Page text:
Working Out Loud in Action – Helen Blunden

Helen Blunden (@ActivateLearn) is a fantastic advocate for the power or working out loud.  In her consulting, blogging, work in learning and sharing in social channels, she has engaged many people in the practice of working out loud. More information on Helen’s work can be found at

Helen describes how working out loud expands networks and helps reconnect you with your work:

  1. How should some start out working out loud?

    Nike has a good slogan for this, it’s “Just Do It”.  I have come across many people who can find every excuse to not do it.
    “I don’t have time!”
    “I don’t get it.”
    “Why would anyone be interested in what I do?”
    “How does this help me?
    I always offer the same advice. Start small with something that you’re passionate about – and it doesn’t have to be about your work.  If you love to cook, let us know how you created that recipe. I do understand the fear of showing your work but I say to many people – it’s not the end product, it’s how you got there. That’s the most interesting because it gives us ideas of what we can do to apply in our own work and life.

  2. What are the benefits and risks of working out loud?The benefits for me is that it has broadened my own network immensely and exposed me to different people, different industries, different perspectives.  It re-engaged me with my work where I was despondent, apathetic about my work ready for resignation or thinking that the answer lay with a career change, a lotto win or an escape from the cubicle.  Instead, it energised me because I was connecting with more people and having more serendipitous meetings that were quite inspirational.  I was then able to apply these directly into my work and people saw the difference immediately. By working in a transparent and open manner, it opened connections with other people – outside of my own work circle. I also believe it helped my creativity and I was less risk averse.  I had nothing to lose anymore.

    The risks of working out loud is that not everyone understands what and why you’re doing it.  One a few occasions I was told to stop – or that I offered too much information – or that people weren’t ready for this.  In light of this feedback, I also had to balance my enthusiasm for it with the culture and behaviour required.  I know I would have got some noses out of joint – maybe I came across as arrogant or naive or not professional by my openness?

  3. When has working out loud surprised you?When I was working within an organisation, what surprised me the most was how appreciative people were that I gave them the confidence to do the same.  It was humbling to realise that people wanted to do what you were doing and they expressed their gratitude.  On the whole, it has been a positive and rewarding experience.  It also surprised me that there were many people who WANTED to work out loud but were truly fearful of their managers or their peers. Their fear was simply too great to work out loud because to them, the risk of losing a job, promotion or performance bonus was too great.  The lack of trust in the organisational culture was an eye opener.  Sad, but it made me realise that to some, in principle they agree with working out loud but the practicality is that there is little trust in their own managers or organisations not to have it feedback negatively on them.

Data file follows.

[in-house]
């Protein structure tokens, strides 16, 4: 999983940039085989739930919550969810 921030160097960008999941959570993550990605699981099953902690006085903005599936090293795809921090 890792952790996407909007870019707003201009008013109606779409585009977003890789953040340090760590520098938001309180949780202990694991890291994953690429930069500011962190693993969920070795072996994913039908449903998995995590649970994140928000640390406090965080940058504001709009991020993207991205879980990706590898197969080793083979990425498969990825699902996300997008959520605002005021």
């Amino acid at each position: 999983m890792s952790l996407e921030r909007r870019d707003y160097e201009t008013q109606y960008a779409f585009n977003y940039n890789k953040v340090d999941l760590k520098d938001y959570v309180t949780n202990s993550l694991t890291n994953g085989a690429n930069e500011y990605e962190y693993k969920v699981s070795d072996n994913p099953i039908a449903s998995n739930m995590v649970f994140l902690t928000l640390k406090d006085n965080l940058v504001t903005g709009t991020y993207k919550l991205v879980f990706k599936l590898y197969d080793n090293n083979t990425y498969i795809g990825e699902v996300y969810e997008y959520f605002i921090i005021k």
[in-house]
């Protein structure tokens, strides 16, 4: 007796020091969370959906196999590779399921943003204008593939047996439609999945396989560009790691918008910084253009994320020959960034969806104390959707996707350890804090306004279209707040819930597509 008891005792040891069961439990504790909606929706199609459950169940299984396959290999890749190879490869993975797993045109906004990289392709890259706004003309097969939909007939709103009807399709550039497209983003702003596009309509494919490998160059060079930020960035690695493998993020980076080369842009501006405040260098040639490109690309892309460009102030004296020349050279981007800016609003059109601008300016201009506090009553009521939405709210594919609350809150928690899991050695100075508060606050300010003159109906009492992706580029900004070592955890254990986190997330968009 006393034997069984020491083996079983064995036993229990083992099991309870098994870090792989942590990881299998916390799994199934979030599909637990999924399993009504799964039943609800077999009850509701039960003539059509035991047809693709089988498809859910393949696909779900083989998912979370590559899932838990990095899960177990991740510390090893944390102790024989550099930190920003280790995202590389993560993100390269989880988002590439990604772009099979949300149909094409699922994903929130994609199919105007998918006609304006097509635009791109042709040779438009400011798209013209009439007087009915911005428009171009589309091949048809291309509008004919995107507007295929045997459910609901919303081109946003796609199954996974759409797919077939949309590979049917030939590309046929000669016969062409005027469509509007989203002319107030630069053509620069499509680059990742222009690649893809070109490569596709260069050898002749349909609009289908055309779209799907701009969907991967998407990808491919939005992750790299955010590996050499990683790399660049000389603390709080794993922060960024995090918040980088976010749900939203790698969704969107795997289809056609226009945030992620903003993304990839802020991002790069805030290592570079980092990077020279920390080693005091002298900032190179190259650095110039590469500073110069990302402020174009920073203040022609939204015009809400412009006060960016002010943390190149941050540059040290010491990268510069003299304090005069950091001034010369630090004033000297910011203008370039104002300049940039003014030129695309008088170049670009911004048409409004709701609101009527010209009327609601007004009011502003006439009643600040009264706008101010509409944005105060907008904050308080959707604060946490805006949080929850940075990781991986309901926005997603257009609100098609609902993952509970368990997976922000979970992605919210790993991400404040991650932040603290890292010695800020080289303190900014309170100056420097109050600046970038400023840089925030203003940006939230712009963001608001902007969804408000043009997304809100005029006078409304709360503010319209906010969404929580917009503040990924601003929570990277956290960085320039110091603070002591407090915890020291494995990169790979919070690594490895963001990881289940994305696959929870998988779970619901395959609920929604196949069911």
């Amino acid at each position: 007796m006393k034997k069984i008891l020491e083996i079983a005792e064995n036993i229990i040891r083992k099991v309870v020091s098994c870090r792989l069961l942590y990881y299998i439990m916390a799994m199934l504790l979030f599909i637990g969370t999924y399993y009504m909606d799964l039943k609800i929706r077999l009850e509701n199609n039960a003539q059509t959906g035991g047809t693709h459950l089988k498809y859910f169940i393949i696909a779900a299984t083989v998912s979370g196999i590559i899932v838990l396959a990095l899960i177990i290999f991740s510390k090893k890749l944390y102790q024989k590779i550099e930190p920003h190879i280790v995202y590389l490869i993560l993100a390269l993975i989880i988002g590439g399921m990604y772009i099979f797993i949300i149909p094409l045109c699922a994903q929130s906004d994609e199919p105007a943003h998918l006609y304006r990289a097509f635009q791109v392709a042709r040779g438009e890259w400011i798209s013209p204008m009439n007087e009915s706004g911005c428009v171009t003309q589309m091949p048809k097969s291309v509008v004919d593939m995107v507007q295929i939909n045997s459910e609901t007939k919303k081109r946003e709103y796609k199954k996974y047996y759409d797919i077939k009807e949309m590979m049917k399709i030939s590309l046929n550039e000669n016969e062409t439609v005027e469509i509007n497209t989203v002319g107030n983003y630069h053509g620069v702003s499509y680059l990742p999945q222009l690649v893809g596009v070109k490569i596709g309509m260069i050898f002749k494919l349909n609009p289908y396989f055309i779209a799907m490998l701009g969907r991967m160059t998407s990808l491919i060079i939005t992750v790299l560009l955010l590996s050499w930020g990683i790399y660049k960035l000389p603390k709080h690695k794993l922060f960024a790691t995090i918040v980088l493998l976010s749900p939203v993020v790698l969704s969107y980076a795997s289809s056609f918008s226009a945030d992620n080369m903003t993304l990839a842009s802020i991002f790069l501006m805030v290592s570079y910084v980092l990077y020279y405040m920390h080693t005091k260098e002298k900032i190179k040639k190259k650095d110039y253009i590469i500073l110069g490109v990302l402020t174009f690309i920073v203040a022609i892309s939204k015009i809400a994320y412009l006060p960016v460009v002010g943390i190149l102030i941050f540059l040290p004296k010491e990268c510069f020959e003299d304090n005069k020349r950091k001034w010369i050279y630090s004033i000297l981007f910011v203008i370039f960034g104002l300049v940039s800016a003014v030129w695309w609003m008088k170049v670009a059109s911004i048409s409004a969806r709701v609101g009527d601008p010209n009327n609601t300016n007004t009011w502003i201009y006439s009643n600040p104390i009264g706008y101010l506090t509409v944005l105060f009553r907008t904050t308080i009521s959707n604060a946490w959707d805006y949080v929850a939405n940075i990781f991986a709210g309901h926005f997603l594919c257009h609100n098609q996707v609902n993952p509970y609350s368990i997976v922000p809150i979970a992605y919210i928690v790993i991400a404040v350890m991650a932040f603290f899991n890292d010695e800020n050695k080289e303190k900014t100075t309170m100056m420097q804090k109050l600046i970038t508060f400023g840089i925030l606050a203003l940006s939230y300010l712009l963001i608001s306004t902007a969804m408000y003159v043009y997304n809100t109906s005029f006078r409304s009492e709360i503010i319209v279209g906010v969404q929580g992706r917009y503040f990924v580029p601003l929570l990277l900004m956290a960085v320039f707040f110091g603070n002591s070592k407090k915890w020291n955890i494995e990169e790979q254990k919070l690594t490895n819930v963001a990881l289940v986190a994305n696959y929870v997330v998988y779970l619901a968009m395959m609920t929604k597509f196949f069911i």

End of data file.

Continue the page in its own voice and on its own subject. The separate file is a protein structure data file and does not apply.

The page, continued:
4. How has working out loud changed your work relationships?It’s made them more open, genuine, respectful – and equal.  It also gives both parties a level playing field right from the start.  I’ve never liked office politicking nor one-upmanship games. It was unlikely that I’d ever go far up the corporate ladder because I “didn’t know how to play the game” and unlikely to even bother about it.  To this day, it amazes me that I even reached the rank of Commander in the Royal Australian Navy while I was told I was not ‘managerial quality’ in the corporate world.  Funny…

    I like to believe that people get together for work to achieve a mutual outcome for the benefit of the whole – and not one individual.  I feel as if it’s made my work relationship more equal with my clients where people are respected for their work, for their knowledge and for what we can bring to the exchange.

  5. Who inspires you to work out loud?Believe it or not, I’ve not had any role models or mentors in my life for working out loud as I’ve been taught to just ‘be your own person’ and to just give it a go – you don’t have to like it, just try it.  I think I’ve been working out loud for many years without realising it.  (I’ve been blogging since 2005).

    I wouldn’t be human if I didn’t have moments of self doubt or if I compare myself to others thinking, “I should be doing what XYZ is doing!” I do however admire people and value those who have taught me to be a little bit more risk averse and to experiment more.  One of those people has been Professor Alec Couros who had a connectivist MOOC called “Educational Technology MOOC” or #ETMOOC was instrumental with me working out loud within a community of educators.  All the jigsaw pieces fell into place when I participated in this and a global network of educators were working and learning out loud at the same time. That was the real turning point in my career.  Other people do inspire me but I find I get buoyed by the collective nature of it – not just one individual.

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